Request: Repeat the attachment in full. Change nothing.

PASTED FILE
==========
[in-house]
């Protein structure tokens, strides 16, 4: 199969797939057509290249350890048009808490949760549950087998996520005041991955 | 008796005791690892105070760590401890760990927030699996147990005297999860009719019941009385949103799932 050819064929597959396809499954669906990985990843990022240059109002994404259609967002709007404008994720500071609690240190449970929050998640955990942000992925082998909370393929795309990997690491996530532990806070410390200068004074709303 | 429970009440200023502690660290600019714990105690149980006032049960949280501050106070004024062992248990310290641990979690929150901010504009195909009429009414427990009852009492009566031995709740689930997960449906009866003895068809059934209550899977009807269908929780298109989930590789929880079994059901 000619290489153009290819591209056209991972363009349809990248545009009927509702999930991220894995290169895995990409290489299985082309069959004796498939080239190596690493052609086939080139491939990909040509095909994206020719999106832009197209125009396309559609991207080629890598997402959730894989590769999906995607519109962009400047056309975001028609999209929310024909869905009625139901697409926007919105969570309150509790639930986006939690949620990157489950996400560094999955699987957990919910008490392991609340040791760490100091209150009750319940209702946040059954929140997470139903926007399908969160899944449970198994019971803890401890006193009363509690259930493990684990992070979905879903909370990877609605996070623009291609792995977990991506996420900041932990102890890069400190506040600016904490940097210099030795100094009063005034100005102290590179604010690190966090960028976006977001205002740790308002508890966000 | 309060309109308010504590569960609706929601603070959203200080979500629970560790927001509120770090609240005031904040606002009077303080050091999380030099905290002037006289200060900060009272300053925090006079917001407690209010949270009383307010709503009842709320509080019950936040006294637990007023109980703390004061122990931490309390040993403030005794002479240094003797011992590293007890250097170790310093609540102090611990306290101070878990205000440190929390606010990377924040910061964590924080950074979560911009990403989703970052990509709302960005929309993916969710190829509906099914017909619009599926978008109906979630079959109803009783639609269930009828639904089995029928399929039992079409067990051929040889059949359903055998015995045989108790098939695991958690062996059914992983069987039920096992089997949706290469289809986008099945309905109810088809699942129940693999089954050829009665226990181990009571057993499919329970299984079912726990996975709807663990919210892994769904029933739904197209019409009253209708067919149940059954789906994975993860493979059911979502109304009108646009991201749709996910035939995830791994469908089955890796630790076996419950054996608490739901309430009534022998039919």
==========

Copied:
[in-house]
């Protein structure tokens, strides 16, 4: 199969797939057509290249350890048009808490949760549950087998996520005041991955 | 008796005791690892105070760590401890760990927030699996147990005297999860009719019941009385949103799932 050819064929597959396809499954669906990985990843990022240059109002994404259609967002709007404008994720500071609690240190449970929050998640955990942000992925082998909370393929795309990997690491996530532990806070410390200068004074709303 | 429970009440200023502690660290600019714990105690149980006032049960949280501050106070004024062992248990310290641990979690929150901010504009195909009429009414427990009852009492009566031995709740689930997960449906009866003895068809059934209550899977009807269908929780298109989930590789929880079994059901 000619290489153009290819591209056209991972363009349809990248545009009927509702999930991220894995290169895995990409290489299985082309069959004796498939080239190596690493052609086939080139491939990909040509095909994206020719999106832009197209125009396309559609991207080629890598997402959730894989590769999906995607519109962009400047056309975001028609999209929310024909869905009625139901697409926007919105969570309150509790639930986006939690949620990157489950996400560094999955699987957990919910008490392991609340040791760490100091209150009750319940209702946040059954929140997470139903926007399908969160899944449970198994019971803890401890006193009363509690259930493990684990992070979905879903909370990877609605996070623009291609792995977990991506996420900041932990102890890069400190506040600016904490940097210099030795100094009063005034100005102290590179604010690190966090960028976006977001205002740790308002508890966000 | 309060309109308010504590569960609706929601603070959203200080979500629970560790927001509120770090609240005031904040606002009077303080050091999380030099905290002037006289200060900060009272300053925090006079917001407690209010949270009383307010709503009842709320509080019950936040006294637990007023109980703390004061122990931490309390040993403030005794002479240094003797011992590293007890250097170790310093609540102090611990306290101070878990205000440190929390606010990377924040910061964590924080950074979560911009990403989703970052990509709302960005929309993916969710190829509906099914017909619009599926978008109906979630079959109803009783639609269930009828639904089995029928399929039992079409067990051929040889059949359903055998015995045989108790098939695991958690062996059914992983069987039920096992089997949706290469289809986008099945309905109810088809699942129940693999089954050829009665226990181990009571057993499919329970299984079912726990996975709807663990919210892994769904029933739904197209019409009253209708067919149940059954789906994975993860493979059911979502109304009108646009991201749709996910035939995830791994469908089955890796630790076996419950054996608490739901309430009534022998039919």